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Principal Investigator

Medical School
MD         University of Sydney, 2000

PhD        Harvard University, 2006 (Adviser: Dr Mel Feany)

Internship (Internal Medicine)
Brigham and Women’s Hospital, 2007

Residency (Neurology)
Brigham and Women’s and Massachusetts General Hospitals, 2010

Fellowship (Movement Disorders and Ataxia)
Massachusetts General Hospital, 2012

Postdoctoral Training
Whitehead Institute for Biomedical Research (Mentor: Dr Susan Lindquist;             Co-Mentor: Dr Rudolf Jaenisch)

I am currently the Chief of the Movement Disorders Division at Brigham and Women’s Hospital and a principal research investigator in the Ann Romney Center for Neurologic Diseases. I am also Principal faculty at the Harvard Stem Cell Institute, an Associate Member at the Broad Institute of Harvard and MIT, and a 2018-2023 Robertson Stem Cell Investigator of the New York Stem Cell FoundationMy clinical and research interests relate to neurodegenerative movement disorders, including Parkinson’s disease, multiple system atrophy  and the cerebellar ataxias. For more than two decades I have been steadfastly focused on bettering our understanding of these devastating diseases and improving outcomes for my patients. 

I grew up in Sydney, Australia, and am a medical graduate of the University of Sydney. I came to Boston as a Fulbright Scholar in 2001, obtaining my Ph.D. in neurobiology from Harvard University in 2006. My dissertation adviser was Dr. Mel Feany in the Department of Pathology at Brigham and Women’s Hospital. I completed my residency in neurology at Brigham and Women’s and Massachusetts General Hospitals, and Fellowship training in movement disorders and ataxia at Massachusetts General Hospital with Drs. Jeremy Schmahmann, John Growdon and Lew Sudarsky. During that time, I was awarded grants from the American Brain Foundation, Parkinson’s Disease Foundation, Multiple System Atrophy Coalition and Harvard Neurodiscovery Center.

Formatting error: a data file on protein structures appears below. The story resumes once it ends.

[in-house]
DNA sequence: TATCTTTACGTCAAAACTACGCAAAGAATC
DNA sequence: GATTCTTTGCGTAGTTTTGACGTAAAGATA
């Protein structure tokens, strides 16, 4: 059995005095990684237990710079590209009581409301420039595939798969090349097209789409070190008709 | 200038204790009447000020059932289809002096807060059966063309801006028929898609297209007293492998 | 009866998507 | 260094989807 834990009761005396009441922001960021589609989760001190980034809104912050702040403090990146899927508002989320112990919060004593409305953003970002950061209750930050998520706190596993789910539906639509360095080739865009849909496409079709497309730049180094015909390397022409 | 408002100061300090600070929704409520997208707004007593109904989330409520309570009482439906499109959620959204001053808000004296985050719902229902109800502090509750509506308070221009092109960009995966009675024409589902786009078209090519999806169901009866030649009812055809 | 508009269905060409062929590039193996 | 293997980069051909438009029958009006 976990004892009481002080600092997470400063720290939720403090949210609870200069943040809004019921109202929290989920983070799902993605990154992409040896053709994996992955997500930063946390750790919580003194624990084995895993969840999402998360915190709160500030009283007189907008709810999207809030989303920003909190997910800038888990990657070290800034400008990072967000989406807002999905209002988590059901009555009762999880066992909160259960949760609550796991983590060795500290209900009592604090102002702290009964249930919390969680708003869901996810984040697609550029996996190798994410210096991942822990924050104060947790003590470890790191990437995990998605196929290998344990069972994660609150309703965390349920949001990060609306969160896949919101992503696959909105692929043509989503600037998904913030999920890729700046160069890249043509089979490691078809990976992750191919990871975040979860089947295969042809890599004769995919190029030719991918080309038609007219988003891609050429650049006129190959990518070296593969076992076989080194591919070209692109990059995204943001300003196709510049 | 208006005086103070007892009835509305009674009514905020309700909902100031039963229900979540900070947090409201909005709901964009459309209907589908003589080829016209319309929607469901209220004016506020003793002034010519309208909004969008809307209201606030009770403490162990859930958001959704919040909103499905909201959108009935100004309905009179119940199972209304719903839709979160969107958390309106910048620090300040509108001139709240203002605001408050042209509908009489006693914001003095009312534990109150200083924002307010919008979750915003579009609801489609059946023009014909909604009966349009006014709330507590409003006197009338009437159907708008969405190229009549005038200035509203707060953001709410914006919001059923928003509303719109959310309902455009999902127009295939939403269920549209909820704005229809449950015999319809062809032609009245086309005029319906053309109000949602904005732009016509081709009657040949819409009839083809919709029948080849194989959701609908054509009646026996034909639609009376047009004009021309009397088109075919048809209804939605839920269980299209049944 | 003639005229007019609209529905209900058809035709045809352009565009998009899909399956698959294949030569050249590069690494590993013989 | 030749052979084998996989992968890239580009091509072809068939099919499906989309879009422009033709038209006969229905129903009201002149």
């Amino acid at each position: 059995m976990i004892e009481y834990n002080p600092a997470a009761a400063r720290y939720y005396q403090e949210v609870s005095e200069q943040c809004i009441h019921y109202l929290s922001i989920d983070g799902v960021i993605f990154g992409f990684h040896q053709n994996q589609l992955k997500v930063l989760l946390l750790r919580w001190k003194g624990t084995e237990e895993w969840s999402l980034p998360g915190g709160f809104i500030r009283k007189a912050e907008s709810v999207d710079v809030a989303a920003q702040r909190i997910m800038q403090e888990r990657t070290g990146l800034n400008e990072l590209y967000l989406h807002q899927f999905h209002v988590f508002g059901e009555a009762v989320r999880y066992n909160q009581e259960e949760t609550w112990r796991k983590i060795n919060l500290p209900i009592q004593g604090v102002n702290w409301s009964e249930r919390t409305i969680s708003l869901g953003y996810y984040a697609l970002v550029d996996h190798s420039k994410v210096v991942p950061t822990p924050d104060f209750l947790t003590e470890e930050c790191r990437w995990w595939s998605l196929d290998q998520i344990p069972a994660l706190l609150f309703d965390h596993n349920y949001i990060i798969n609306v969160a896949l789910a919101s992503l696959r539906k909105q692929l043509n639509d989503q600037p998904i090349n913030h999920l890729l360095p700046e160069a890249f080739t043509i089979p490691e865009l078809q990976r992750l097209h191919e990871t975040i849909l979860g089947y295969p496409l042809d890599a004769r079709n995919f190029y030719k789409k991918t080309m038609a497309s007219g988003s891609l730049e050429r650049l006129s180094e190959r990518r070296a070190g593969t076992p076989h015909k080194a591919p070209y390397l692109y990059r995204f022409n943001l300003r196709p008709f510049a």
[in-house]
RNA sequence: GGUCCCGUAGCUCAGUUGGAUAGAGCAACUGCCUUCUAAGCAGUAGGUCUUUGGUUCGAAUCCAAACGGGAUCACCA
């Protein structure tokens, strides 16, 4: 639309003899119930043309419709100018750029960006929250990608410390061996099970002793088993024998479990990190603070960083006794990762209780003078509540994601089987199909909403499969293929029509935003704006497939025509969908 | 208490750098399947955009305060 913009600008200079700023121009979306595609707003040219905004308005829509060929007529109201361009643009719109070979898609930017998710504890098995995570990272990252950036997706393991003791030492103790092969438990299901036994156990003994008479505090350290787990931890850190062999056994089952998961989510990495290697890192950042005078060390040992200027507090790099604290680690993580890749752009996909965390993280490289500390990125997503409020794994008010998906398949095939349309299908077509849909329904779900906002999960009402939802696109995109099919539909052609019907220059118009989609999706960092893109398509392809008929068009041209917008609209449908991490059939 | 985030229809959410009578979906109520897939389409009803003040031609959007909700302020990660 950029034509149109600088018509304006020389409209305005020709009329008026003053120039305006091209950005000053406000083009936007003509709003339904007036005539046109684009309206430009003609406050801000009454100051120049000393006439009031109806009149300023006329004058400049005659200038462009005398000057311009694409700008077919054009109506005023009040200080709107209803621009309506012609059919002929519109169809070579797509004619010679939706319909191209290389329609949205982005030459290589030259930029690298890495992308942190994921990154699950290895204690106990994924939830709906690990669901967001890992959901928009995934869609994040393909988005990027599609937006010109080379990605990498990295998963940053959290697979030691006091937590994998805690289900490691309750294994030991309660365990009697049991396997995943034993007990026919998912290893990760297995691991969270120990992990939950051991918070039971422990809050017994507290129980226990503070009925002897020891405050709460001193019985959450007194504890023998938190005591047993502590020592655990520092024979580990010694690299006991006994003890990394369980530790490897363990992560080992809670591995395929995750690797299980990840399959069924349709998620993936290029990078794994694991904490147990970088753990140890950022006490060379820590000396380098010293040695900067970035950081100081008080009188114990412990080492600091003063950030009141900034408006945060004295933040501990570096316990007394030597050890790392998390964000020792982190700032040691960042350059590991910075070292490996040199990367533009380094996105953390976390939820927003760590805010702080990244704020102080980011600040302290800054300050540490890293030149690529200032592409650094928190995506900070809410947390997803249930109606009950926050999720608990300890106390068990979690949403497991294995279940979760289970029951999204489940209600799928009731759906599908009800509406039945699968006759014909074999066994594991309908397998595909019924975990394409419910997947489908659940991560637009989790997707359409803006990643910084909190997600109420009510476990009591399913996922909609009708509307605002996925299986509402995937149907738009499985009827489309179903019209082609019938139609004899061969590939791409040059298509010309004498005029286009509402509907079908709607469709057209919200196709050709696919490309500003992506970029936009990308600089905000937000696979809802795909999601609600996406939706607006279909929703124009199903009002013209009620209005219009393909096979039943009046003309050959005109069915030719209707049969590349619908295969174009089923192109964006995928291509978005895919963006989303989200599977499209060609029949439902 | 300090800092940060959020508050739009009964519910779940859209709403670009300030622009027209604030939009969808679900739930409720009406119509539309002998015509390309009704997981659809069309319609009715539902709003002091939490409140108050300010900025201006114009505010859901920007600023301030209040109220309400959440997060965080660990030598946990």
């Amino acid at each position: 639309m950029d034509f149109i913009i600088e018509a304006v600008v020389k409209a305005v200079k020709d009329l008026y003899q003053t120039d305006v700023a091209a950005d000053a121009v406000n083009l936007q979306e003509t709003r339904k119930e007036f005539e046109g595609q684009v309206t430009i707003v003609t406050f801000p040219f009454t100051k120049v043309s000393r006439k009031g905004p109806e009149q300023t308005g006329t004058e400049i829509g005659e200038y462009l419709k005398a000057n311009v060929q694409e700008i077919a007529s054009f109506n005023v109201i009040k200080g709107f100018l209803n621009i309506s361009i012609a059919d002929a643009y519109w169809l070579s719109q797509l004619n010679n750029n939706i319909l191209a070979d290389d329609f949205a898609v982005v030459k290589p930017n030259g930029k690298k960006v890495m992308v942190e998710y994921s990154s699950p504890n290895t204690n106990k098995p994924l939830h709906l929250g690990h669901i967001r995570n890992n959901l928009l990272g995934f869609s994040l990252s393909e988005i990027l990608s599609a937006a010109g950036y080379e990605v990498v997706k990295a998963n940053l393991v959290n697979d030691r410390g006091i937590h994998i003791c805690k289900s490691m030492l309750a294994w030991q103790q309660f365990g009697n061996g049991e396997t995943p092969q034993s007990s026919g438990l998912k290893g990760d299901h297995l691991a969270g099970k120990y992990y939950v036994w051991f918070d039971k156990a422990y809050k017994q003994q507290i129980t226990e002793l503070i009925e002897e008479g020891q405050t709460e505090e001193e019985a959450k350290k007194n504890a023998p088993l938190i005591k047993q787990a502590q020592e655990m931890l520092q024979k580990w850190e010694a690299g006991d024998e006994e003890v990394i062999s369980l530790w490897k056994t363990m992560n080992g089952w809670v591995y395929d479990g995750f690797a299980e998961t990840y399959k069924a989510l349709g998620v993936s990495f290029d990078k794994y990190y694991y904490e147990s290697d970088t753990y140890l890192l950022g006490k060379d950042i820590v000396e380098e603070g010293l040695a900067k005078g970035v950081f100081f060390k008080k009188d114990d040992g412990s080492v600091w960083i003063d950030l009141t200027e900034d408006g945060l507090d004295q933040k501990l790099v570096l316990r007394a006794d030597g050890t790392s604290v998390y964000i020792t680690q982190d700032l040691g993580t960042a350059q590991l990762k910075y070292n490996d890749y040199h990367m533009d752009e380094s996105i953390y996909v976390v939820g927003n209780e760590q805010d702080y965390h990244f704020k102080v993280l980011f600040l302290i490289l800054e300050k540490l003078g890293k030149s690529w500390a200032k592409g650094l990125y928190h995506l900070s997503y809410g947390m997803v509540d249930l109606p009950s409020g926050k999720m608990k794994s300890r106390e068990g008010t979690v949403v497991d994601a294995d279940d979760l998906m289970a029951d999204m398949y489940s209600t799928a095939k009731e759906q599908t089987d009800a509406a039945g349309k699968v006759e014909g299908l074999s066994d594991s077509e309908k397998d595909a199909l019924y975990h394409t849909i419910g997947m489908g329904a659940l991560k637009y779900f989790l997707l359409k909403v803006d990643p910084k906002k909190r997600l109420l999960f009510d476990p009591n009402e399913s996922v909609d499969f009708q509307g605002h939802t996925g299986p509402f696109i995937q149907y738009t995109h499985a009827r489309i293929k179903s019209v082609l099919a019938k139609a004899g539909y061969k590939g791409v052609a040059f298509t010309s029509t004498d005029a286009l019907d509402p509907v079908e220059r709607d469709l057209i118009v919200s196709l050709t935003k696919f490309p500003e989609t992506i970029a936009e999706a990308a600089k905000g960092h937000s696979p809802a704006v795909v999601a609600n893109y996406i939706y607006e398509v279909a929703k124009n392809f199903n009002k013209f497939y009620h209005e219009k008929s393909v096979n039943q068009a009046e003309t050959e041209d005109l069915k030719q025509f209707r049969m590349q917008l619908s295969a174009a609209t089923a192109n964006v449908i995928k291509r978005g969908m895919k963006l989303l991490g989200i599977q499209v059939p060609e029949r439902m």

As a postdoctoral fellow, I led a Collaborative Innovation Award project from the Howard Hughes Medical Institute in the laboratories of Drs. Susan Lindquist and Rudolf Jaenisch at the Whitehead Institute. Working closely with a team of colleagues that included my wife Chee Yeun Chung, I developed a successful platform for drug discovery in stem cell models generated from Parkinson’s disease patients (Chung*, Khurana* et al. Science 2013).  Based on this work, we co-founded a company with Susan, Yumanity Therapeutics (see Chee Yeun’s TEDMED talk) and co-developed a class of drugs, steroyl-co A desaturate inhibitors, for Parkinson’s disease and Lewy body dementia. These are now in clinical trial for Parkinson’s disease and are being further developed by Janssen Pharmaceuticals. 

My current research efforts are squarely focused on precision therapies for neurodegenerative disease. My experiences in drug discovery have taught me that targeting a drug to the right patient in neurodegeneration is at least as difficult as developing the drug in the first place! The mission of the Khurana lab is to leverage the extraordinary resources we have in an academic hospital setting to overcome that hurdle. I am so grateful to be joined on this question by an incredible team, as well as many wonderful collaborators worldwide. I believe diversity of thought, discipline, origins and ideas is vital to a successful scientific endeavor. Our group comprise molecular and cell biologists, geneticists, clinicians and mathematicians. So far we have represented 10 different citizenships, 6  languages and 4 minorities – and we are majority women!

 I enjoy playing blues guitar, photography and long-distance kayaking tours. But these days I mostly struggle to keep up with my two young daughters. I would be quite incapacitated without the constant support of my wife and scientific partner Chee-Yeun and my extended family back in Australia.

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